Theologically Arthur presents only one view of the passages on her subject. Her view is quite mechanistic and depicts a God who deposits specific gift mixings (she will further dichotamize these into serving and speaking packages) into individuals and that our role is to figure out what package we have and walk that out. The problem I have with this is that it conflates the gifts with the giver. Another view of the same readings she proposes is that the gift is the Spirit and that we should not expect that the Spirit will act uniformly through each of us, but, rather we would, by partnering with the Spirit, do amazing things to the glory of God. I am sure there are other readings as well, but why does Arthur favour her simple compartmentalized view? and what kind of Spirit is at work in her view of spiritual gifts? These are important questions. Arthur seems to have an operative structural expectation on the text even though the very passages she has chosen show that Paul saw different structural realities for different ministry contexts. There is no uniform view presented, they cannot be harmonized without doing violence to the texts. Arthur would have done well to recognize that 1 Cor 12:1 does not use the word Charisma but a word that might be better translated as matters of the Spirit. It is not the gifts we need to focus on - but the character and working of God, by God's Spirit, with and through the church.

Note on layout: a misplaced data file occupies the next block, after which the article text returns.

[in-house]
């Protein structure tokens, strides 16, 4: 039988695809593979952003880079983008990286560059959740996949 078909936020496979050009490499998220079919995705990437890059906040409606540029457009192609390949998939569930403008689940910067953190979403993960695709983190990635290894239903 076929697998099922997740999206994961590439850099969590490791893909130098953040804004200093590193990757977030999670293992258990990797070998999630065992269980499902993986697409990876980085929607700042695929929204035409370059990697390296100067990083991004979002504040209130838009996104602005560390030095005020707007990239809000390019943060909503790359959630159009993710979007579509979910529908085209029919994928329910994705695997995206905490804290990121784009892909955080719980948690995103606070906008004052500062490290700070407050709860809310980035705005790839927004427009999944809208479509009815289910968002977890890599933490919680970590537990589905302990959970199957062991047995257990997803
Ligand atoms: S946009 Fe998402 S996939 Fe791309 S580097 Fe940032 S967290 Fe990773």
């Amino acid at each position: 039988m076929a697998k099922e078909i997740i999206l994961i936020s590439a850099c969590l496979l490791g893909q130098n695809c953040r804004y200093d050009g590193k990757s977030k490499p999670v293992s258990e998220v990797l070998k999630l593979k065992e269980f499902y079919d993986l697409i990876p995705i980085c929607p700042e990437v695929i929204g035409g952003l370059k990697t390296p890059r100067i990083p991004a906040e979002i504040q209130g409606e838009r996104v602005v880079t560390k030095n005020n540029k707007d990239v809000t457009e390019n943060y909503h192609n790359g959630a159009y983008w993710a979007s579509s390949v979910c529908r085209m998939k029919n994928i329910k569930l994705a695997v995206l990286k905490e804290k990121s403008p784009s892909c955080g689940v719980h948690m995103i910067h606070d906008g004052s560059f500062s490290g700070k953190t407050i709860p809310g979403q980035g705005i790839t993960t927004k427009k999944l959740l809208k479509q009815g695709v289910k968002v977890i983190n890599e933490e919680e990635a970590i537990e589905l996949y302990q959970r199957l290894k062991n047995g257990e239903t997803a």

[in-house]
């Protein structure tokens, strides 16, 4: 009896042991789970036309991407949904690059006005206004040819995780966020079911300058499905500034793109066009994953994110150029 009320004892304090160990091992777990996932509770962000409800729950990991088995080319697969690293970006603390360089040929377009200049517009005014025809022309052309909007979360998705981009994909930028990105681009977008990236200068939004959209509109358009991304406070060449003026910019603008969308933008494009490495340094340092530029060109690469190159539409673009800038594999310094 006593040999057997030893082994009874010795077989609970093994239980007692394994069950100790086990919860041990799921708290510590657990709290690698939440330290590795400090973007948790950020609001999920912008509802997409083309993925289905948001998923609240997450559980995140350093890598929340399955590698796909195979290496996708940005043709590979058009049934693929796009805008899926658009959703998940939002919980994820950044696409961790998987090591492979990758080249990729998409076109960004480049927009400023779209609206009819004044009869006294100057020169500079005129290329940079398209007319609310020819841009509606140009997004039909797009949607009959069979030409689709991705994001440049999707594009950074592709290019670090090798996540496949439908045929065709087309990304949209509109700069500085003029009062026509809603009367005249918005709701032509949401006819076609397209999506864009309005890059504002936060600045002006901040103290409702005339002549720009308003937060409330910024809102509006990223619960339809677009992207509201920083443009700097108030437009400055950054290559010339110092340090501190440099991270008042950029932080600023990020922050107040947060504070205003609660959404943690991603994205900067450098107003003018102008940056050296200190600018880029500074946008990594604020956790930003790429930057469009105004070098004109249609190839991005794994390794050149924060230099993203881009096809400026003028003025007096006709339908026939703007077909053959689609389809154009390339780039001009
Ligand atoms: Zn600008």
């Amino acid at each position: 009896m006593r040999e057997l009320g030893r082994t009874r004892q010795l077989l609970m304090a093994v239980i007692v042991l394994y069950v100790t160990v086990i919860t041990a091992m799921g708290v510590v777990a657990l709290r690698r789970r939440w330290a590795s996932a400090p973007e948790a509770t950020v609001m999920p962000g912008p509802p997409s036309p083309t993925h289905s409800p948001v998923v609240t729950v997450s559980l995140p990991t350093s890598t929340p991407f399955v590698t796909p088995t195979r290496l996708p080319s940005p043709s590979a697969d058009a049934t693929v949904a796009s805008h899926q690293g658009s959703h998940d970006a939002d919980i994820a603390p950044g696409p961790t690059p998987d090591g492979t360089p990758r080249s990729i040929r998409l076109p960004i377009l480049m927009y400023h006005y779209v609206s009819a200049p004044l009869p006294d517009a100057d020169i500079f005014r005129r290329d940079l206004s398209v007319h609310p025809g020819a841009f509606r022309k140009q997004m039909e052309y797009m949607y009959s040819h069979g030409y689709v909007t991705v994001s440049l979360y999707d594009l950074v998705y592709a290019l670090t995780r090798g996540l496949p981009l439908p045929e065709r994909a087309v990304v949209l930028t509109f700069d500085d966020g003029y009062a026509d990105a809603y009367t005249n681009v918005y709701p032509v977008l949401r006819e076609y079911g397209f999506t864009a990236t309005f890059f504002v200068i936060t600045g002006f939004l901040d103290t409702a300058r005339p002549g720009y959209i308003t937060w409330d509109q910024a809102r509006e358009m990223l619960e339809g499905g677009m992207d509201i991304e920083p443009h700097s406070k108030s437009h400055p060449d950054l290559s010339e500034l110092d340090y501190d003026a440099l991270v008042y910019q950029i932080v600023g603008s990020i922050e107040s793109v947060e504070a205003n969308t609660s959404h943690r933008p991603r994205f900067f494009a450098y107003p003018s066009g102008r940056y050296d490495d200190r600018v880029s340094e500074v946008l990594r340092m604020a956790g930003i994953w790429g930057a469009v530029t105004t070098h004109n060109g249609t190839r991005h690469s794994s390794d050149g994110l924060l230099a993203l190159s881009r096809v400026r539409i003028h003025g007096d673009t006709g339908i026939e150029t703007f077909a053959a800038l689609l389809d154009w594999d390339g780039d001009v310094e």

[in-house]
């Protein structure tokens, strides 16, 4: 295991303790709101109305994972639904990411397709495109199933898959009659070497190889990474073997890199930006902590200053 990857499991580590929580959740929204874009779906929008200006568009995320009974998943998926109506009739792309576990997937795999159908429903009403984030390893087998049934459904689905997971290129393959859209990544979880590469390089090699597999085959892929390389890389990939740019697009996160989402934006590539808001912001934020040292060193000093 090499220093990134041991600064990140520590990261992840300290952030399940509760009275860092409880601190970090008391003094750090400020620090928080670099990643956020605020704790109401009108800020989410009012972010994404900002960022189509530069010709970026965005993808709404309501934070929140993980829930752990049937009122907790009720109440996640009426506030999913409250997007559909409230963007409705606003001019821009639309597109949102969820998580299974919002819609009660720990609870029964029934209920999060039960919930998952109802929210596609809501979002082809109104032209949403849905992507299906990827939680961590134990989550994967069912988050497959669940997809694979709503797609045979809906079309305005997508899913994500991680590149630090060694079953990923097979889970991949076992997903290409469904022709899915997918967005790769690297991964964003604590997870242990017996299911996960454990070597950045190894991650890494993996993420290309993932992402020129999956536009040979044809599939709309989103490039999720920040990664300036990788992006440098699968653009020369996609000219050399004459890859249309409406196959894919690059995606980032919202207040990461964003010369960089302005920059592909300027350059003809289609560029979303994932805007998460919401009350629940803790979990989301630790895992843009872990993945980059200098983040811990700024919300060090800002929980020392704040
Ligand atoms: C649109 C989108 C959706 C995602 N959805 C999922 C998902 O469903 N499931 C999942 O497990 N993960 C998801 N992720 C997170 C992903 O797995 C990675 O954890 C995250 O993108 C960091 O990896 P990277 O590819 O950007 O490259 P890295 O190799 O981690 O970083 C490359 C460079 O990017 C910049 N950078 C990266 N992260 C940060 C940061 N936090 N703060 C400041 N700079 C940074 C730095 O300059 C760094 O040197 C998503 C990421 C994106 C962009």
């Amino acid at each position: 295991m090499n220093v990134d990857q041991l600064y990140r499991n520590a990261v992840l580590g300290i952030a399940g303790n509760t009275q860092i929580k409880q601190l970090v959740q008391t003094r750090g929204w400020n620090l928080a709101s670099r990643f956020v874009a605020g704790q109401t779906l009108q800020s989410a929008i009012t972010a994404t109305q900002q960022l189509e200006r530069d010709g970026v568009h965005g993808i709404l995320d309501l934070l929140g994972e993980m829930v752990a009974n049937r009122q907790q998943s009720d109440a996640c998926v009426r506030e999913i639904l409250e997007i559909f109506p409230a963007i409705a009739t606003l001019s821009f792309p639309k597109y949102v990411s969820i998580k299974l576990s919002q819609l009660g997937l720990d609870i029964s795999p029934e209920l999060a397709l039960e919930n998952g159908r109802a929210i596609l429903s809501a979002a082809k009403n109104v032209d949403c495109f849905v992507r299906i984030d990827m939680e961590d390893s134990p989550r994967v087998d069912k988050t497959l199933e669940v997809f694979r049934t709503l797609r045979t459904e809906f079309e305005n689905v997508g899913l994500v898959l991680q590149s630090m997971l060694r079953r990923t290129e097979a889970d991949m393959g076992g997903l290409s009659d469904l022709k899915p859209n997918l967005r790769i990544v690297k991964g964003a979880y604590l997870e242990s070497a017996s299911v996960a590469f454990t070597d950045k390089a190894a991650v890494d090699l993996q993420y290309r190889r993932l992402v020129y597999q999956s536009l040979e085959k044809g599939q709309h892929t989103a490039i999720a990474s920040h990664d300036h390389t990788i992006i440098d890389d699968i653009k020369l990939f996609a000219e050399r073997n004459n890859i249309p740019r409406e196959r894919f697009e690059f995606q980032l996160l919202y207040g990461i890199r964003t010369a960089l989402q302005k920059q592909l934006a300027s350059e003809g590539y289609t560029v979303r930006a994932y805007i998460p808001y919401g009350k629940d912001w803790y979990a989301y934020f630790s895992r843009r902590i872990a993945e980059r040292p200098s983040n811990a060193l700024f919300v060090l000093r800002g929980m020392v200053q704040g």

I have other concerns with the content and structure of this book, but this analysis is enough for my evaluation. While I do think that such books can be useful for small groups, they must not be equated with Biblical study. Rather, they can provide a springboard into wonderful discussions about our interpretations of Scripture. They can let us question that perhaps the apostles in Acts 6:2 were simply abusing their authority and creating the same problematic dichotomy of serving vs. speaking that Arthur seems to promote. (p.7) After all Stephen did turn out to be quite a gifted orator. If a group is willing to do the work, this kind of study can be beneficial. But not in the form we are given here. I'm not sure what Kay Arthur's credentials are, but it is evident she is doing a simplistic reading of scripture to advance her particular read of that same Scripture. I believe her topic is worth pursuing, but I do not buy her way of framing her findings. But, as I stated in the beginning, I am not a fan of this type of "Bible study" and this study did little to change my attitude.